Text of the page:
RTÉ Short Story Competition 2022: GIVE ME THE RECIPE! Acclaimed novelist and short story writer Éilis Ní Dhuibhne, a judge at this year's RTÉ Short Story Competition, offers some handy hints for budding writers...
'Well, I read a line. And I like it. ..enough to read the next' quotes George Saunders, in his excellent book, A Swim in a Pond in the Rain.
I get that, but it is as useful as ‘I like this cake so I’ll have another bite.’ Give me the recipe!
Maybe there isn’t one?
I always like to have a text to work with. I haven’t got your stories yet. Every single one will have a life of its own. Some story may leap out, screaming – or more likely whispering, since the voice of short story is often soft and low - ‘I’m the winner.’ It can happen.
But what is likely to enthrall?
First, it will be the style. The voice will be intimate, clear and compelling. The prose will be beautiful - not fussy, not flowery, but rhythmical, rich, and right for the story. The protagonist will be interesting. Someone I want to get to know.
‘At the end of the summer Lydia took a boat to an island off the southern coast of New Brunswick where she was going to stay overnight. She worked as an editor, for a publisher in Toronto. She was also a poet, but she did not refer to that unless it was something people knew about already. For the eighteen months she had been living with a man in Kingston. As far as she could see, that was over.’
Dulse by Alice Munro (from her collection The Moons of Jupiter) was not written for the radio but this opening paragraph would work well on the air. We are introduced to Lydia. We know what she is doing, what she works at, and her situation.
The challenge for a radio story is different from that of the printed story.
There is no pussy footing about here. Immediately, I trust the narrator of the story. She is not going to play tricks on me, but give me necessary information. Still, there are questions. Why doesn’t Lydia admit to being a poet? What happened with that man in Kingston? Why is she going to the island? We can speculate. But if I were listening to this story I would feel bereft if someone switched off the radio before I got some answers.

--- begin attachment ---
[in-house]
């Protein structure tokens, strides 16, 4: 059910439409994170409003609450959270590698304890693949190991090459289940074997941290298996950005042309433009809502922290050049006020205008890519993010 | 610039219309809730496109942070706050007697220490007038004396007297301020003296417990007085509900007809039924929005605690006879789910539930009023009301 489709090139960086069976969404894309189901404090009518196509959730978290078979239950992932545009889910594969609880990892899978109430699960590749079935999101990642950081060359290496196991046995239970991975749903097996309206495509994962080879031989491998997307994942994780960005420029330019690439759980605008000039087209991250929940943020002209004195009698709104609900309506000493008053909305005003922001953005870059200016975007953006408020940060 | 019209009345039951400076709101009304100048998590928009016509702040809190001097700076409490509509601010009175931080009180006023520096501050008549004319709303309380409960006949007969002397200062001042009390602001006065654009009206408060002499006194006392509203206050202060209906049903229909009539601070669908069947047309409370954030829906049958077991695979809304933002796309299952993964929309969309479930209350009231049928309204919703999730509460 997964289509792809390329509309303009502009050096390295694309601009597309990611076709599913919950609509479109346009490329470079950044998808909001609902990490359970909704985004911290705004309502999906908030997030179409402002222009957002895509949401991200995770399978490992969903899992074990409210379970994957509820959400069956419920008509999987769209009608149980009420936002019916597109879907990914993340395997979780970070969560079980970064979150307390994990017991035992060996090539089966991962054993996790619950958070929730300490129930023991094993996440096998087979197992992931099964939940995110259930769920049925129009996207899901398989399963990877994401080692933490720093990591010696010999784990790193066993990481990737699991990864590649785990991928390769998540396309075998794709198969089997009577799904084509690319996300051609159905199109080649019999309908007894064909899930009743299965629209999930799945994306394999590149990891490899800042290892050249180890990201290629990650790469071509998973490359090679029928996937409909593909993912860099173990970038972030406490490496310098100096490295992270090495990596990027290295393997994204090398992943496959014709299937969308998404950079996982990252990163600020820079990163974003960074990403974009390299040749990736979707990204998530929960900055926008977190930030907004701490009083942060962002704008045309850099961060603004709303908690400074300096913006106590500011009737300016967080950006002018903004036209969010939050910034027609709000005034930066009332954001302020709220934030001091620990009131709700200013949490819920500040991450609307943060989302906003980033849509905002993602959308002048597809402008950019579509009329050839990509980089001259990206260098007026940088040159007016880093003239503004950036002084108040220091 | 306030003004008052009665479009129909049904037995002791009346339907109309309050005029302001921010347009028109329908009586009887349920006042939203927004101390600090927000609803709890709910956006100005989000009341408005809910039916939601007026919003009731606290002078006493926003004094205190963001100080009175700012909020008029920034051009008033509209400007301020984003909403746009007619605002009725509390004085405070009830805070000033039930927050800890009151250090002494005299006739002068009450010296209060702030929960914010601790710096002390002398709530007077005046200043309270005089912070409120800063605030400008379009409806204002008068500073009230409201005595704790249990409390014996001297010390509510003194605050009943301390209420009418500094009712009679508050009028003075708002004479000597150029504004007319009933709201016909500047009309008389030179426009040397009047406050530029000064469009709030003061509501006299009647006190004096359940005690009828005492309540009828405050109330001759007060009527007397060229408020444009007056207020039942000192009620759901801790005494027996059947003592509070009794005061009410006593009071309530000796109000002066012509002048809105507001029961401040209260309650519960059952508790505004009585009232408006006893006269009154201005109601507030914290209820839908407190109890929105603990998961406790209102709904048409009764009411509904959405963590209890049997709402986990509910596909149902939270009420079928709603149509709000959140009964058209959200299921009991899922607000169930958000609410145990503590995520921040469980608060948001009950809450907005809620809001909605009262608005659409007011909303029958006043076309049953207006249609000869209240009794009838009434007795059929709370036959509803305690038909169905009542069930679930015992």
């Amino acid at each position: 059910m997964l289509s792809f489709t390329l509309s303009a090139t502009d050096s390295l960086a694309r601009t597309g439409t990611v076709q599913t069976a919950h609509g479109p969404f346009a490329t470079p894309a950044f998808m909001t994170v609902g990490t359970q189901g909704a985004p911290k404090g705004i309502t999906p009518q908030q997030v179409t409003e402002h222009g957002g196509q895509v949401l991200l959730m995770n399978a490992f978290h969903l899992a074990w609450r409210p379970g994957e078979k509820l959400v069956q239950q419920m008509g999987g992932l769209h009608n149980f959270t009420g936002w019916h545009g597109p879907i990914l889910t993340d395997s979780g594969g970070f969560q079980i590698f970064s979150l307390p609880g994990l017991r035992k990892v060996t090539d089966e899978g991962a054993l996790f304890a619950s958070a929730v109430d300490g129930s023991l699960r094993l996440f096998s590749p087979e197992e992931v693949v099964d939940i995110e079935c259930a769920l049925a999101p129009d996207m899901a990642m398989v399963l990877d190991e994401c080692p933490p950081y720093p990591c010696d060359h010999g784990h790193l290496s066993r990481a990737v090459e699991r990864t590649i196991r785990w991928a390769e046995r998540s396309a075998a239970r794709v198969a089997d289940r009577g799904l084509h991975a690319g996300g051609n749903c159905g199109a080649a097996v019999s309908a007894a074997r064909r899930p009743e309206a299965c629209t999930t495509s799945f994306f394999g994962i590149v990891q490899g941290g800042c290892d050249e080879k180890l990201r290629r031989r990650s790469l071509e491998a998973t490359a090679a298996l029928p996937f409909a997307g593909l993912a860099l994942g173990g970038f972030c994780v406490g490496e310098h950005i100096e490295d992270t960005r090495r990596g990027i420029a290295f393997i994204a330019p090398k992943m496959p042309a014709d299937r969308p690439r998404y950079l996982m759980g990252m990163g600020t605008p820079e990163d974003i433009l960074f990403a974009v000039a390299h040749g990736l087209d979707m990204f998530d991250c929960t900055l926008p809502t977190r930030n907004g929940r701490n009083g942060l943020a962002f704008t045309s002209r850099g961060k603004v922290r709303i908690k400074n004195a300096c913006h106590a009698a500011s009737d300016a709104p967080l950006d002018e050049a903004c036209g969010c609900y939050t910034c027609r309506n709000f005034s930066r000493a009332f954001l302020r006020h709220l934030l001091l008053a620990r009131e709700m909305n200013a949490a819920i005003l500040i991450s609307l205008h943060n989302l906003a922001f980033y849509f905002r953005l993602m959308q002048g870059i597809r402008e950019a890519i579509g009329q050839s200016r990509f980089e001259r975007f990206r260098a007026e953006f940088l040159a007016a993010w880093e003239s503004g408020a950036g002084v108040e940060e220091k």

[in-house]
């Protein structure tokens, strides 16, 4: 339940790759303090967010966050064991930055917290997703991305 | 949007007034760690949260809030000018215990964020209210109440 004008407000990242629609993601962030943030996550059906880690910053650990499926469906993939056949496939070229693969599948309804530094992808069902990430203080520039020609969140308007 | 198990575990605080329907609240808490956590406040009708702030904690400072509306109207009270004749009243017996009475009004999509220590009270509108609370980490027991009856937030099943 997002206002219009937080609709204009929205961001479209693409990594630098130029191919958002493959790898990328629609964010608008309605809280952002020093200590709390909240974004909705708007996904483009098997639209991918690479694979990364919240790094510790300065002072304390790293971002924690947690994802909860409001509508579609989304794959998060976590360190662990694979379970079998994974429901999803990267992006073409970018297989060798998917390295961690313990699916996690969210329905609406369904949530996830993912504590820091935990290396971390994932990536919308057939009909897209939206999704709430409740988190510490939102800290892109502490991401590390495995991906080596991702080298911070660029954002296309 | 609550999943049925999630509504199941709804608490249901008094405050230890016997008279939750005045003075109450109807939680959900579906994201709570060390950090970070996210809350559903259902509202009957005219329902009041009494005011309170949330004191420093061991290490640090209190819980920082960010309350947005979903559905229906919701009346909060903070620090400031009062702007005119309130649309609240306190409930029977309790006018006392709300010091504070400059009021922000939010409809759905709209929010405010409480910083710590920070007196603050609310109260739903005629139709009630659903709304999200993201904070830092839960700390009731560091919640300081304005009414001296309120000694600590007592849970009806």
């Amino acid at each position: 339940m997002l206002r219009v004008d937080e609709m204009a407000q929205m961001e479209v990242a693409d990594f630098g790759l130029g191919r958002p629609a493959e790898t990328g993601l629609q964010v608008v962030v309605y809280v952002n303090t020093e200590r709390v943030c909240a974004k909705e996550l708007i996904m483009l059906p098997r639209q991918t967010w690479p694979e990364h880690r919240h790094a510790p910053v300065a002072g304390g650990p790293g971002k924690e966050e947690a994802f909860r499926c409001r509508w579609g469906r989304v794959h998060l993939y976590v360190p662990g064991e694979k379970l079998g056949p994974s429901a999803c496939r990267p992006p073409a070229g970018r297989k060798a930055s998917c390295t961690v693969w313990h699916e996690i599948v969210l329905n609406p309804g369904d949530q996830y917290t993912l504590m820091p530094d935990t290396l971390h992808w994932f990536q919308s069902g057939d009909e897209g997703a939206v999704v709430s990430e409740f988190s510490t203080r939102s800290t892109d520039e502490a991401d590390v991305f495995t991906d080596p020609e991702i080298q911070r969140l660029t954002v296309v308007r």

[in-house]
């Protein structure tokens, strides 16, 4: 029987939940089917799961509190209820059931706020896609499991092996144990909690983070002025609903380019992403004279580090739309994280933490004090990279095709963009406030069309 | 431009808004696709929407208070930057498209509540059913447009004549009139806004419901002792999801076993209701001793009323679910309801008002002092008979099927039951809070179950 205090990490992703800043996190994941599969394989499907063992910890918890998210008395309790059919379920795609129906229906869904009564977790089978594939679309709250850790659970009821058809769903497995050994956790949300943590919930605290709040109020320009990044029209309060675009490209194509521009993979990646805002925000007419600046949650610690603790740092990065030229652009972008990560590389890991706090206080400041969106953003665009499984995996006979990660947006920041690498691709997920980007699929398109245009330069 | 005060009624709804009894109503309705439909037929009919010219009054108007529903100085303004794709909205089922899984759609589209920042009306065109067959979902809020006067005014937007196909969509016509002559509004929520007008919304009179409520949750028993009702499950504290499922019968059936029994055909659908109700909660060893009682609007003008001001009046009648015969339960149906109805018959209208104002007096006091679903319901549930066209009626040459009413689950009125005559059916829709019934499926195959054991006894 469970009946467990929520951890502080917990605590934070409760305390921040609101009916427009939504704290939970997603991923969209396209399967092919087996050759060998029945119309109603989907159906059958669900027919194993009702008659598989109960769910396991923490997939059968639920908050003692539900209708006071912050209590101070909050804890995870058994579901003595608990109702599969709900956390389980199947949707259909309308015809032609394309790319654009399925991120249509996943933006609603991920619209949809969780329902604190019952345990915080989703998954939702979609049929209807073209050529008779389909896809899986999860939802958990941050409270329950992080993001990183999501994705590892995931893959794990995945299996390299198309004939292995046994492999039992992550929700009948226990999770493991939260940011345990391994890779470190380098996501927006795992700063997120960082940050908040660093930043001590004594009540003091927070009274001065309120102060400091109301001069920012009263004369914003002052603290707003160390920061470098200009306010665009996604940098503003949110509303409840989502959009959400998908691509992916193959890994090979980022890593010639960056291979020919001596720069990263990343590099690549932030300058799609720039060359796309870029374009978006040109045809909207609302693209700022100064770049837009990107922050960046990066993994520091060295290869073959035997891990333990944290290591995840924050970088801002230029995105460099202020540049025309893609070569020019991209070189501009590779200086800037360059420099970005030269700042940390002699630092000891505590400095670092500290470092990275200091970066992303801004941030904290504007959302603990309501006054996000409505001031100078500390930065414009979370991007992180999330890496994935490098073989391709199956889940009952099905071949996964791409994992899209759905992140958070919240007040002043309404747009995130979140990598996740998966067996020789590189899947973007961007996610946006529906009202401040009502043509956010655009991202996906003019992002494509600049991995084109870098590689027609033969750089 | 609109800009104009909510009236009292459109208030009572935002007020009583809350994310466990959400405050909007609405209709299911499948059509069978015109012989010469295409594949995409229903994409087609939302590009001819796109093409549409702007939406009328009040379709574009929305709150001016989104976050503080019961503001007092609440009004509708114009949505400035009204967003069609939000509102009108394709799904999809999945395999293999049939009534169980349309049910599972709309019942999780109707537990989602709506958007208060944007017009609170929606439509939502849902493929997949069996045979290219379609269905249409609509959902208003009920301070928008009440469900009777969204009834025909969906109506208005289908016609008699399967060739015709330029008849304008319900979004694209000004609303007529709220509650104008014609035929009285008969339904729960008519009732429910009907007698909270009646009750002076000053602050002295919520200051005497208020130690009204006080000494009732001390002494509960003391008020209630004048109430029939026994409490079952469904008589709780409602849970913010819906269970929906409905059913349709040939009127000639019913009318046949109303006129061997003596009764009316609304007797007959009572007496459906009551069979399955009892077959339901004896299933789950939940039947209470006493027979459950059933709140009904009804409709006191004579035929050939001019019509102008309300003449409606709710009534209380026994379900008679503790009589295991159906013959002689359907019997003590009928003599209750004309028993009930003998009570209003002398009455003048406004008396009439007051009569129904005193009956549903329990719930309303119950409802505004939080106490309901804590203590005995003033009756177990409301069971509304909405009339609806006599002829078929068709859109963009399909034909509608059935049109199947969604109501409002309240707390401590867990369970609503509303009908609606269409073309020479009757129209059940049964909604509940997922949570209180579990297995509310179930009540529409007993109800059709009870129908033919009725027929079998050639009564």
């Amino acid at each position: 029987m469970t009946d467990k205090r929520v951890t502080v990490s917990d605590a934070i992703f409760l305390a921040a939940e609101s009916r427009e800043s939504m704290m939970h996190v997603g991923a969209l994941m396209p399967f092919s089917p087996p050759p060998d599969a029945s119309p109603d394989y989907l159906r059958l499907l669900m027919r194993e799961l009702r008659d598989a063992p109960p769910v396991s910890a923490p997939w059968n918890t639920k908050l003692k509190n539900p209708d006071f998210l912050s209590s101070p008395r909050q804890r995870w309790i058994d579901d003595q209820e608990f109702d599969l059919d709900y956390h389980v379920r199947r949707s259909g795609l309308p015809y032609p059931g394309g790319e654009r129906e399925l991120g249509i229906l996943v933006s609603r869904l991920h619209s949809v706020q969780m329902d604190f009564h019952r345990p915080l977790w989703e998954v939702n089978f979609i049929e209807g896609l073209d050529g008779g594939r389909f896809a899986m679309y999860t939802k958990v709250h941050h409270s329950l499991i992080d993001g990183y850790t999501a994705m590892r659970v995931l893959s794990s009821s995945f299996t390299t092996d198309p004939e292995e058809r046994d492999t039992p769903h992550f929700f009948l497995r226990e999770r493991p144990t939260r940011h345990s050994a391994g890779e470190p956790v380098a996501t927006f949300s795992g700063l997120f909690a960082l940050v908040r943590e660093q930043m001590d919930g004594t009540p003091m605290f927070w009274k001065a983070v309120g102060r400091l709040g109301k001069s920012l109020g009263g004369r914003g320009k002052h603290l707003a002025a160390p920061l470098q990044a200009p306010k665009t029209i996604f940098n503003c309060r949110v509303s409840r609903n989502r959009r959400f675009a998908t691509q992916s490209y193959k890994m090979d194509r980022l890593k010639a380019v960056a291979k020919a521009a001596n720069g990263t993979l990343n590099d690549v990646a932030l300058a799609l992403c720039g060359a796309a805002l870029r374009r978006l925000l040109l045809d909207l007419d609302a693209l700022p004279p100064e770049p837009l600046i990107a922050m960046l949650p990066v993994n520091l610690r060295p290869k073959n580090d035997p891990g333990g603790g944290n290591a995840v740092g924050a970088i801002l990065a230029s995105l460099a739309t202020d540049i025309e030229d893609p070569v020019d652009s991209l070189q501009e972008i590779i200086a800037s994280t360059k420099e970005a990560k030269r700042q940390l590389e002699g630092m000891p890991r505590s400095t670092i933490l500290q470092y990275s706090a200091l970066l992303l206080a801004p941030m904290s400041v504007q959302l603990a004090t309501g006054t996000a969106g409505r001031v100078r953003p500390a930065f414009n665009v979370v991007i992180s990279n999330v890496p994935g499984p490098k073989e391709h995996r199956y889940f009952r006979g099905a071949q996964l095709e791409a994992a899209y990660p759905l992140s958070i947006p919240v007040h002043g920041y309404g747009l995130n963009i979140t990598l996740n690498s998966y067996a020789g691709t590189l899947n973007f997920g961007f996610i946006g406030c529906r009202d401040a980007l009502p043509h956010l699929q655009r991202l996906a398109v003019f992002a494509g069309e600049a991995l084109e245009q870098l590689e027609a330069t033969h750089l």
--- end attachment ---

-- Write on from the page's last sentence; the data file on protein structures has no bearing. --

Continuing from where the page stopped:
This is the kind of writing that will rise to the top of the pile, for me.
Ok, says you! I sort of get it.
Anything more specific? Can I weigh the dialogue? Measure the sentences?
Something has to happen to somebody. And that something should happen on the surface of the story, in the action , and underneath – in the head and the heart of that somebody. Something will change – for the character, or for us, or ideally for both. The event, the drama, doesn’t have to be big or sensational – it could be a conversation. But if nothing at all happens it’s not a story.
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The challenge for a radio story is different from that of the printed story. The listener needs to follow it with ease. ‘The Law of the Single Strand’, a universal pattern in oral folktales, is worth bearing in mind when you are writing for the ear. Stick to the thread of the tale, for the sake of your listener. She can’t turn back the page. By all means vary the length of your sentences but err on the side of short. Finally, read it aloud before you submit it.
Just write it. Be yourself – you are original, imaginative, thoughtful. Your story will be unique.
And no, there isn’t a 100% guaranteed recipe. Even cakes sometimes turn out perfect and some don’t rise - especially complicated Christmas cakes – the short story is more like a fairy cake, perhaps? Skill and experience count. Be crafty. But the spark that ignites the imagination doesn’t have a thermostat. Some things are out of your conscious control.
Agus, tá fáilte geala roimh scéalta i nGaeilge. Tá Gaeilge ag na moltóirí a dhéanann an gearrliosta, agus gan amhras agamsa.
The RTÉ Short Story Competition 2022 in honour of Francis MacManus is now open for entries, and writers have until Friday 13th May to submit their short story to the competition - find out more here.